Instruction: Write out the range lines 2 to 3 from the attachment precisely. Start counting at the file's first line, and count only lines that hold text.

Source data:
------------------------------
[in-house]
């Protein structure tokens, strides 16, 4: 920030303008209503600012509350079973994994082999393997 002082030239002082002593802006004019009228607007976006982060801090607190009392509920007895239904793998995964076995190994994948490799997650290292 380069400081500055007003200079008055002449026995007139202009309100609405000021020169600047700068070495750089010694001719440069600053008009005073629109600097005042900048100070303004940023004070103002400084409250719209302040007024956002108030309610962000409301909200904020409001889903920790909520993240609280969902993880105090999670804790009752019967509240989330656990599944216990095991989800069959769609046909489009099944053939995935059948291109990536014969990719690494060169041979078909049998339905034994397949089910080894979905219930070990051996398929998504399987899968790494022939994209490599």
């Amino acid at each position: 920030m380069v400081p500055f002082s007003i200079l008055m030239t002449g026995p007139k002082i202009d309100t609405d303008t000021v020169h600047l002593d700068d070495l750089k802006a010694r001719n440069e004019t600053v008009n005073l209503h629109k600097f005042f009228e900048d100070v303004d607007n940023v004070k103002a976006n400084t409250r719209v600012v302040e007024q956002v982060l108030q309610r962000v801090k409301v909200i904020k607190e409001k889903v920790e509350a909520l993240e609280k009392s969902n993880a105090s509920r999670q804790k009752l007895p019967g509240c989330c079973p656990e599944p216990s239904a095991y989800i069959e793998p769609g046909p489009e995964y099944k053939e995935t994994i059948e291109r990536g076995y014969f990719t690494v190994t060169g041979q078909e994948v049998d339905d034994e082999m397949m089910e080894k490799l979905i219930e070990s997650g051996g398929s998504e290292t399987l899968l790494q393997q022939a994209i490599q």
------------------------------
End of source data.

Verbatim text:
């Protein structure tokens, strides 16, 4: 920030303008209503600012509350079973994994082999393997 002082030239002082002593802006004019009228607007976006982060801090607190009392509920007895239904793998995964076995190994994948490799997650290292 380069400081500055007003200079008055002449026995007139202009309100609405000021020169600047700068070495750089010694001719440069600053008009005073629109600097005042900048100070303004940023004070103002400084409250719209302040007024956002108030309610962000409301909200904020409001889903920790909520993240609280969902993880105090999670804790009752019967509240989330656990599944216990095991989800069959769609046909489009099944053939995935059948291109990536014969990719690494060169041979078909049998339905034994397949089910080894979905219930070990051996398929998504399987899968790494022939994209490599």
């Amino acid at each position: 920030m380069v400081p500055f002082s007003i200079l008055m030239t002449g026995p007139k002082i202009d309100t609405d303008t000021v020169h600047l002593d700068d070495l750089k802006a010694r001719n440069e004019t600053v008009n005073l209503h629109k600097f005042f009228e900048d100070v303004d607007n940023v004070k103002a976006n400084t409250r719209v600012v302040e007024q956002v982060l108030q309610r962000v801090k409301v909200i904020k607190e409001k889903v920790e509350a909520l993240e609280k009392s969902n993880a105090s509920r999670q804790k009752l007895p019967g509240c989330c079973p656990e599944p216990s239904a095991y989800i069959e793998p769609g046909p489009e995964y099944k053939e995935t994994i059948e291109r990536g076995y014969f990719t690494v190994t060169g041979q078909e994948v049998d339905d034994e082999m397949m089910e080894k490799l979905i219930e070990s997650g051996g398929s998504e290292t399987l899968l790494q393997q022939a994209i490599q």